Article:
Supporting Science Learning and Teaching in Middle School Classrooms through Automated Analysis of Students' Writing (Collaborative Research: Passonneau)

This project will develop a novel, automated technology to provide middle-school students and their teachers with real-time feedback about students' written explanations of physics phenomena. Working in groups to design a roller coaster, students will learn about key principles in physics such as the conservation of energy and the laws concerning forces and motion and record their ideas and explanations in a digital journal.

Award Number: 
2010351
Funding Period: 
Sat, 08/01/2020 to Wed, 07/31/2024
Full Description:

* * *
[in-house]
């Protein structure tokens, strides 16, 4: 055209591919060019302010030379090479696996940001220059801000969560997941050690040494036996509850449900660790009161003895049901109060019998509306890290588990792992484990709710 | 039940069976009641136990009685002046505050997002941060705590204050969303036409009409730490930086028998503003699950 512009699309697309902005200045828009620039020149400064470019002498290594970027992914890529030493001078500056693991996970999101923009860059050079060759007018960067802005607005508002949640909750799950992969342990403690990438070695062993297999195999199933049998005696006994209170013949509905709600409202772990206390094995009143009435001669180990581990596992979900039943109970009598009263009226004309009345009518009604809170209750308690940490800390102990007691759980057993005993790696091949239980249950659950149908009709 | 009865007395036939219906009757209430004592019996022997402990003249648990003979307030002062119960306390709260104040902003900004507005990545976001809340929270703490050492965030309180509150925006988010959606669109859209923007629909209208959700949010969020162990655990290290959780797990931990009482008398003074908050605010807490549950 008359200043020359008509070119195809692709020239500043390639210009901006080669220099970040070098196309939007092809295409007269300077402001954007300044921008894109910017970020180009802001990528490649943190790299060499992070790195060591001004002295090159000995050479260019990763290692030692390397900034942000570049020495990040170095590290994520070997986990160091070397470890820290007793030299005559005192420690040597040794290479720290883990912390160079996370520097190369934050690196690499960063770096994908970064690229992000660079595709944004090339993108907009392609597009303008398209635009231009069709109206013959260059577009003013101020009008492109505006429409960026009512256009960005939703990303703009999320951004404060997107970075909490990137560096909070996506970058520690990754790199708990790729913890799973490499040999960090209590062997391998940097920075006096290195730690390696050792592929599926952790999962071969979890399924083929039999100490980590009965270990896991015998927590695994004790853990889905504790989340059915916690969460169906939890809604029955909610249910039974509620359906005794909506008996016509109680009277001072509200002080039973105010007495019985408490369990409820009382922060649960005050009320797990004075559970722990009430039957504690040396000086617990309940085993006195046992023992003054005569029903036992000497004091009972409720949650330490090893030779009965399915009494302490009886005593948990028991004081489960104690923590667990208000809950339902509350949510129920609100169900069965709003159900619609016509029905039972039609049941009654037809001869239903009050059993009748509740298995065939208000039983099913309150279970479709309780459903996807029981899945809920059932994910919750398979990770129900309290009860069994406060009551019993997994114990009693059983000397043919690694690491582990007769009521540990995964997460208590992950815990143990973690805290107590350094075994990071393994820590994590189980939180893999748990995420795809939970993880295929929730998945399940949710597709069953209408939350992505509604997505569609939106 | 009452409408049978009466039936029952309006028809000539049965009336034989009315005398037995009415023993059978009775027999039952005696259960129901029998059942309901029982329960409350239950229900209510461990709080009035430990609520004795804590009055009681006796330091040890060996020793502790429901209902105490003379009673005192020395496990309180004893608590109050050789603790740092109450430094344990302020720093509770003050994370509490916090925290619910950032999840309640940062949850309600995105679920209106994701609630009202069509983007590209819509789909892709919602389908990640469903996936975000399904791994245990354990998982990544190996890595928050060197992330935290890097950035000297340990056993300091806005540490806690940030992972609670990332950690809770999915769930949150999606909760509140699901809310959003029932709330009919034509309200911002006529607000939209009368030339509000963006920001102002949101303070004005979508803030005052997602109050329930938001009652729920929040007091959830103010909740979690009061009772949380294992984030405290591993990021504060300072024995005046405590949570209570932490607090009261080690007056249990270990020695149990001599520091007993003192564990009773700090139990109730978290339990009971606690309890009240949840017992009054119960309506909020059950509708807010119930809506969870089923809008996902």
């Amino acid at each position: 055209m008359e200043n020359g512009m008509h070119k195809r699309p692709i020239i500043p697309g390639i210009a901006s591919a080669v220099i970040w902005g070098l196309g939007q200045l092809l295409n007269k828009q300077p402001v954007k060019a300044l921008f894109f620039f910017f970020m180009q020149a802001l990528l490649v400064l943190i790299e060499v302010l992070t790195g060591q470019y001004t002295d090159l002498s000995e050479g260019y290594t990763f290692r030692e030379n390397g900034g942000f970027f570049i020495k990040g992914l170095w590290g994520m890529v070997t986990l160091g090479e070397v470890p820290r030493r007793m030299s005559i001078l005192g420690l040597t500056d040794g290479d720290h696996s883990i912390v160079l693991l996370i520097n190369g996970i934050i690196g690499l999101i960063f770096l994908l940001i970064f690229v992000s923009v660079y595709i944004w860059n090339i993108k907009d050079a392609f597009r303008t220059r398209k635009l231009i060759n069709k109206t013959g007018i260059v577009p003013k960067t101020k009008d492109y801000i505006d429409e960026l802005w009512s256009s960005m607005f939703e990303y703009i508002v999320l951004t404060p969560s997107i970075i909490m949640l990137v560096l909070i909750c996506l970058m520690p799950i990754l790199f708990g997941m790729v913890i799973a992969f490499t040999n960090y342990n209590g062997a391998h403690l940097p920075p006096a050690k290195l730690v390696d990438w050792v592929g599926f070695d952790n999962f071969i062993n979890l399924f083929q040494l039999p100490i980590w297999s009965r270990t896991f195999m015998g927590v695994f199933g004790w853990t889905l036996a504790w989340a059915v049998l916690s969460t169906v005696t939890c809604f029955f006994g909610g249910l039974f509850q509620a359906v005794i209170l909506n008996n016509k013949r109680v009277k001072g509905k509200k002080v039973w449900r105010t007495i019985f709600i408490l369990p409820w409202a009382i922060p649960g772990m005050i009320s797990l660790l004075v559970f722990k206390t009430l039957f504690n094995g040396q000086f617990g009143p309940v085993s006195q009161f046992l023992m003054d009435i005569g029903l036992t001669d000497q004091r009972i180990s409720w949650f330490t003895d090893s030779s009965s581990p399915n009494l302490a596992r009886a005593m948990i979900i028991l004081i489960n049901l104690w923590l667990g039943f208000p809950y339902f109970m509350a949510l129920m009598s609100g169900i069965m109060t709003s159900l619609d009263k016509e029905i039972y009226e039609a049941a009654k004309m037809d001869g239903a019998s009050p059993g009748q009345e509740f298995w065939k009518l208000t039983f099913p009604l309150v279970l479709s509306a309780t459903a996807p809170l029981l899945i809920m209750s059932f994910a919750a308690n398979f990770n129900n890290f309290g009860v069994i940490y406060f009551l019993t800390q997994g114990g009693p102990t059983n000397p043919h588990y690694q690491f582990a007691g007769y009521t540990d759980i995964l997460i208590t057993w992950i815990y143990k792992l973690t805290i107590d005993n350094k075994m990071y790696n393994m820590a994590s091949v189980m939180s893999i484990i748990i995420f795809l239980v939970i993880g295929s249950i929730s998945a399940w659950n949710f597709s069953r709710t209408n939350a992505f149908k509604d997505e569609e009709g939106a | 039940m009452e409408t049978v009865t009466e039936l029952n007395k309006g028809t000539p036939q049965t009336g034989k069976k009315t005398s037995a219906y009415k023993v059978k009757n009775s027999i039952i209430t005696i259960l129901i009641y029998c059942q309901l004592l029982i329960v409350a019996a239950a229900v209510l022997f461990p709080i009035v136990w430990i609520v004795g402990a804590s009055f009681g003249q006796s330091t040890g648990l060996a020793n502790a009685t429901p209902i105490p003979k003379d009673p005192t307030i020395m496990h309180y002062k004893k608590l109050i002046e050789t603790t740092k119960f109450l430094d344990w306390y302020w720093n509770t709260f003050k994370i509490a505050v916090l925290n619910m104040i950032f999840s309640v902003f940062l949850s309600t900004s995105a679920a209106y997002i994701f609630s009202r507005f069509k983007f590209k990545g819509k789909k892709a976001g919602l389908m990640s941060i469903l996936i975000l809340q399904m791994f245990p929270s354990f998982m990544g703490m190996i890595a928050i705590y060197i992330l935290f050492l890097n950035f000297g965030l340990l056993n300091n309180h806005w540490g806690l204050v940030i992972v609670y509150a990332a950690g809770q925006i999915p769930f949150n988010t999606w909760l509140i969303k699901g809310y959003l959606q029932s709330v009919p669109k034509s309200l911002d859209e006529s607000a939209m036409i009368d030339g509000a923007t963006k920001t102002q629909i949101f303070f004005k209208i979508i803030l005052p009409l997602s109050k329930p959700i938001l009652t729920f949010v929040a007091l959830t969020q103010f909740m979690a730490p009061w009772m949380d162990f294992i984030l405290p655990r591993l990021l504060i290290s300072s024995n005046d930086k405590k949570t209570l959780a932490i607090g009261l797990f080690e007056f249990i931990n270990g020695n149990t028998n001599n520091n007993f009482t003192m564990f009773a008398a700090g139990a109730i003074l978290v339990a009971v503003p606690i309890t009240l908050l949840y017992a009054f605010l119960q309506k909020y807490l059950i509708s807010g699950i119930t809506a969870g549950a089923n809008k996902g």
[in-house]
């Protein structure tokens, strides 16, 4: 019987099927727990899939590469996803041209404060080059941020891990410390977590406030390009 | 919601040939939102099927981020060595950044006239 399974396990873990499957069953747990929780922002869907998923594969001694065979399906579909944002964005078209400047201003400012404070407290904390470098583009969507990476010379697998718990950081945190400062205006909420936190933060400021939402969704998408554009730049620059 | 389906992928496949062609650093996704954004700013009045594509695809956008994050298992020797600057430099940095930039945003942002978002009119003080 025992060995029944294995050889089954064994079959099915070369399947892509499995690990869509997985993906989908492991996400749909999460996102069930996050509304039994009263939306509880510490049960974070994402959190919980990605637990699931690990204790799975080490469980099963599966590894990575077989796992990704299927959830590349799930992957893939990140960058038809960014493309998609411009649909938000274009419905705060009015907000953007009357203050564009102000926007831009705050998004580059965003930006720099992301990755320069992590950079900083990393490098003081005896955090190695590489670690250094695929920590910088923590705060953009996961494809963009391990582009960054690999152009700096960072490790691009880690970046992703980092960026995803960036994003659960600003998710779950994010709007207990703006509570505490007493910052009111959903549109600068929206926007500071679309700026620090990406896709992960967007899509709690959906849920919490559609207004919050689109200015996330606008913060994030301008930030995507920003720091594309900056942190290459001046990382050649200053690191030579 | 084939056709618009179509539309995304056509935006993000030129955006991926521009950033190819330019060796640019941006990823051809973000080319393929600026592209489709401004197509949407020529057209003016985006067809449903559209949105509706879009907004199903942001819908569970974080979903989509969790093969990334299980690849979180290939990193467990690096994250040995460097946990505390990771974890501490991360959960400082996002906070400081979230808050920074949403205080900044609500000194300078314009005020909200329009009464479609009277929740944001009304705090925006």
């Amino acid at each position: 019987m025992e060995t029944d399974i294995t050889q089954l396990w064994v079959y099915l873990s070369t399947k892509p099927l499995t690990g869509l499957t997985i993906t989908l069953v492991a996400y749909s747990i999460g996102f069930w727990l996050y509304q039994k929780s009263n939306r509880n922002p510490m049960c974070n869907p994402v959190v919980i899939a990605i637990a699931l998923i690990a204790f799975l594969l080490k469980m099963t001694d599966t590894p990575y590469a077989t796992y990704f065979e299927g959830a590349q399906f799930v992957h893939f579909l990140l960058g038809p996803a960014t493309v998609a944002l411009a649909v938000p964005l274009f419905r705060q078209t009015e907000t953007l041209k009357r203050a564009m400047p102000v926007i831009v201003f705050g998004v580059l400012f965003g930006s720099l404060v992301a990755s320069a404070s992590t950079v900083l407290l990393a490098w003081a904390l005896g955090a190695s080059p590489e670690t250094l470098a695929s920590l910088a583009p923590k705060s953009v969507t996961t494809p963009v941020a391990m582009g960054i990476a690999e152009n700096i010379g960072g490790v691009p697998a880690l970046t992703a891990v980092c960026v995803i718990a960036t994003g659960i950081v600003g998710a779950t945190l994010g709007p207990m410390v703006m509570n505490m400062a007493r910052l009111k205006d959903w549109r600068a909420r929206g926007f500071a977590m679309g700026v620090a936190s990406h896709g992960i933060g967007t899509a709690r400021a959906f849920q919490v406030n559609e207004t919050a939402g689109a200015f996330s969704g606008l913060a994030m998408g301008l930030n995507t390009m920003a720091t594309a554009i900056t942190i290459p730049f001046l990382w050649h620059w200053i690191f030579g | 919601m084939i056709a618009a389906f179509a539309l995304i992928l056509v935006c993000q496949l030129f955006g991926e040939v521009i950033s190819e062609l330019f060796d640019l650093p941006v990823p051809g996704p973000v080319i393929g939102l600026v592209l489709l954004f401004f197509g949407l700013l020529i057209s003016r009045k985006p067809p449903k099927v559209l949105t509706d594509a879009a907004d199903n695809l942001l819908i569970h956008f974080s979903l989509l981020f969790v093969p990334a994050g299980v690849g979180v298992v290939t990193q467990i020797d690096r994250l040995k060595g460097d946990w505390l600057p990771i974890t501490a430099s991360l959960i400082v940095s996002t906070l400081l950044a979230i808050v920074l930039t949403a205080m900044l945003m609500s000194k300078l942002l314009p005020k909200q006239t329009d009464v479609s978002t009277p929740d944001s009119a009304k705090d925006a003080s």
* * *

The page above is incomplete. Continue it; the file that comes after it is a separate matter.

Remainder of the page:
This project will develop a novel, automated technology to provide middle-school students and their teachers with real-time feedback about students' written explanations of physics phenomena. The use of evidence to build scientific explanations is a central practice by which scientific knowledge is generated and learned. Students often do not understand what a scientific explanation is and frequently write incomplete, non-causal accounts of scientific phenomenon. Teachers often have difficulties in helping students write explanations, as it is complex and time-consuming. Working in groups of three or four and experimenting with designing a roller coaster, students will learn about key principles in physics such as the conservation of energy and the laws concerning forces and motion. Each student will be provided with a digital journal. The prompts and information in the journal will structure the roller coaster activities (supported 6-8 weeks of instruction) and provide the students with a place to record their written ideas and explanations. At the close of several rounds of experimentation and analysis, students will write causal explanations for their current design. Through the use of the wise crowd automated assessment system, students will receive feedback on their writing. (The automated wise crowd model uses a content assessment of the explanations of experts as the foundation for analyzing and providing feedback to students.) Teachers will also use information from the system to facilitate full class discussions and individualized support. Project research and development activities will result in a fully developed and tested mechanism for providing feedback for students' science explanations. Through automated support of the content analysis of student writing across multiple assignments, the project innovations will allow teachers to more fully integrate writing into their assignments. Ultimately, the project can help students understand how scientific explanations are developed and justified and make them more critical consumers of scientific knowledge so they can make better informed decisions about scientific issues in everyday life.